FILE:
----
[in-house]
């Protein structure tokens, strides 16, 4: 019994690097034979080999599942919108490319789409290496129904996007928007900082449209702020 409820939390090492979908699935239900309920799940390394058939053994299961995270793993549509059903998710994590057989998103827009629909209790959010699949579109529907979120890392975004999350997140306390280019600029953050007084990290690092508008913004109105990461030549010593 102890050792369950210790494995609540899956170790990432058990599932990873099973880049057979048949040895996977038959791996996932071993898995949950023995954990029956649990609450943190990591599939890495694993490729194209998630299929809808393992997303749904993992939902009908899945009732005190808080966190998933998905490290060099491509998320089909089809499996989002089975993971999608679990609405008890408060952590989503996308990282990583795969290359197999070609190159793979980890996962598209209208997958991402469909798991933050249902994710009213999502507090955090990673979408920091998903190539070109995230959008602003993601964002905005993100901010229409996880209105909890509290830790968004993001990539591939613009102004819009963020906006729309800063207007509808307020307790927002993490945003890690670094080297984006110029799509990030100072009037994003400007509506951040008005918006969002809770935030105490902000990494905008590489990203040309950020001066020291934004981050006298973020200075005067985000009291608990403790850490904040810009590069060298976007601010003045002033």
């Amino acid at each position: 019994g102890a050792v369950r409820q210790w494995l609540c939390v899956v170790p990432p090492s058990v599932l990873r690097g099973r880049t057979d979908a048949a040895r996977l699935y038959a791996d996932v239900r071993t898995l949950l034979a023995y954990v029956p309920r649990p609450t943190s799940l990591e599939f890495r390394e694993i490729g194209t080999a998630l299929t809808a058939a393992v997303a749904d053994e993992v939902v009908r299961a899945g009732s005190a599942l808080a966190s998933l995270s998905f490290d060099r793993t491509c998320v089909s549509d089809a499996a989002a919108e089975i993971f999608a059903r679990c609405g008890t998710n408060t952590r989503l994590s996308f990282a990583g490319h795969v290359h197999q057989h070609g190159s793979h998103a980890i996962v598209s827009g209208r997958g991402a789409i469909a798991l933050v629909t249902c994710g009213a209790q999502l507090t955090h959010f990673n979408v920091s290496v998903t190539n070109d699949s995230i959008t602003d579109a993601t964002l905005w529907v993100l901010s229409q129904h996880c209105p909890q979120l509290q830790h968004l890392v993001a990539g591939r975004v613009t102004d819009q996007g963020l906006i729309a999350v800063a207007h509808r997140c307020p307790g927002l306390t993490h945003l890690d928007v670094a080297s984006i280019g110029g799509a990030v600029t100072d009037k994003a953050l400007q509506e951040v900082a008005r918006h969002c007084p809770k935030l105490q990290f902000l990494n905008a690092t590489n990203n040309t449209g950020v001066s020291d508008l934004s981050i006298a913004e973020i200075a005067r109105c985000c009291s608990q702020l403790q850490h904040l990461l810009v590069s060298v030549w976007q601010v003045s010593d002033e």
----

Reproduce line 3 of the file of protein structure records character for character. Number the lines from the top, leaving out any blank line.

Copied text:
């Amino acid at each position: 019994g102890a050792v369950r409820q210790w494995l609540c939390v899956v170790p990432p090492s058990v599932l990873r690097g099973r880049t057979d979908a048949a040895r996977l699935y038959a791996d996932v239900r071993t898995l949950l034979a023995y954990v029956p309920r649990p609450t943190s799940l990591e599939f890495r390394e694993i490729g194209t080999a998630l299929t809808a058939a393992v997303a749904d053994e993992v939902v009908r299961a899945g009732s005190a599942l808080a966190s998933l995270s998905f490290d060099r793993t491509c998320v089909s549509d089809a499996a989002a919108e089975i993971f999608a059903r679990c609405g008890t998710n408060t952590r989503l994590s996308f990282a990583g490319h795969v290359h197999q057989h070609g190159s793979h998103a980890i996962v598209s827009g209208r997958g991402a789409i469909a798991l933050v629909t249902c994710g009213a209790q999502l507090t955090h959010f990673n979408v920091s290496v998903t190539n070109d699949s995230i959008t602003d579109a993601t964002l905005w529907v993100l901010s229409q129904h996880c209105p909890q979120l509290q830790h968004l890392v993001a990539g591939r975004v613009t102004d819009q996007g963020l906006i729309a999350v800063a207007h509808r997140c307020p307790g927002l306390t993490h945003l890690d928007v670094a080297s984006i280019g110029g799509a990030v600029t100072d009037k994003a953050l400007q509506e951040v900082a008005r918006h969002c007084p809770k935030l105490q990290f902000l990494n905008a690092t590489n990203n040309t449209g950020v001066s020291d508008l934004s981050i006298a913004e973020i200075a005067r109105c985000c009291s608990q702020l403790q850490h904040l990461l810009v590069s060298v030549w976007q601010v003045s010593d002033e």